On a film podcast I listed to recently, the hosts discussed Sight & Sound‘s decision to no longer let critics combine The Godfather and The Godfather Part Two into one entry when submitting their “ten best films of all time” lists.
It’s no doubt the correct decision. It’s patently unfair to let two masterpieces join forces in facing off against individual films. But they tell such a potent and tragic tale together that you kind of want to bend the rules and just go with it.
The middle act of last week’s concert was the reason my family and I attended in the first place — Ben Folds Five.
I’d seen the group twice before, touring for their second and third albums, and I’d seen Folds perform solo once. I also have many recordings of the band playing live, from a DVD of their excellent Sessions at West 54th performance to both released and bootleg audio files.
So while I’m not exactly the BFF equivalent of a Deadhead, I am pretty familiar with the band’s live show.
I’ve been doing a lot of theme weeks in recent months. I like the structure they provide and, I’ll be honest, it’s easier to come up with five songs per week around a specific theme than to write five discrete posts.
Still, I sometimes like the chance to throw out five unrelated songs to make five unrelated points — even if the point is as simple as ‘I like this song.’
So I’ll do that this week. (Wait, did this just become a theme?)
When a favorite artist has a new album on the way, I go out of my way to not hear anything from it until its release.
Occasionally I’ll get sucked in, because it’s really hard to resist those “Check out the new song from the upcoming Vampire Weekend!” posts that pop up in my Facebook feed. But for the most part I want to go into an anticipated new album with virgin ears.
Top Songs of 2012 – #6
One of my happiest musical memories of 2012 was the reunion of Ben Folds Five thirteen years after their last album together. Their new record, The Sound of the Life of the Mind, sounded exactly like a Ben Folds Five record should sound a decade later — it wasn’t a flashback so much as an evolution.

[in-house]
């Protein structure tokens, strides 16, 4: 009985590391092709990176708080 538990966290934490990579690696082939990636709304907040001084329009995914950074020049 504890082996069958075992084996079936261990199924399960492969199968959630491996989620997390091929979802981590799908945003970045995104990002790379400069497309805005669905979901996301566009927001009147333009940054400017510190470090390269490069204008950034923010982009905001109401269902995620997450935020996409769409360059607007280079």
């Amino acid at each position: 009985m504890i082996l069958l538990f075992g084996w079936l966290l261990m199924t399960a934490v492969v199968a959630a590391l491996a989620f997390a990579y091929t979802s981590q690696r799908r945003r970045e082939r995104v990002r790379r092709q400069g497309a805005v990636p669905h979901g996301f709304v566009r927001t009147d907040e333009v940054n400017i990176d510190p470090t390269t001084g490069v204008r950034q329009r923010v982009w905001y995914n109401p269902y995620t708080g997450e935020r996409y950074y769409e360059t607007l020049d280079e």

It’s funny how the addition of a drummer and bassist who rarely contribute to the songwriting can change a band’s sound. The difference between the four Ben Folds Five albums and Folds’ solo work is really just the men behind the instruments. But Darren Jesse and Robert Sledge combine with Folds to form a musical alchemy that elevates the whole package.
Yesterday I wrote about the nostalgia for 90’s acts that contributed to a new release by The Wallflowers. No doubt many people will look at the reunion of Ben Folds Five in the same light.
The band put out three studio albums between 1995 and 1999 then broke up unexpectedly. Their output generated one medium-sized hit (‘Brick’) and a small but devoted legion of fans like myself who couldn’t believe something so great ended so quickly.
Best Albums of the 90s – #1
Ben Folds Five – Ben Folds Five (1995)
This pick will come as no surprise to regular readers of the blog. I’ve gone on record calling this my favorite album and even featured it in its entirety a year and a half ago.
In fact, I’ve had to cheat in order to post a song today. This recording of ‘Alice Childress’ isn’t from the album itself but from a live radio performance by the band on KCRW. Fittingly, given yesterday’s featured album, Folds writes in the liner notes that he sang this song “absolutely intimidated by Fiona Apple’s performance on the same show.”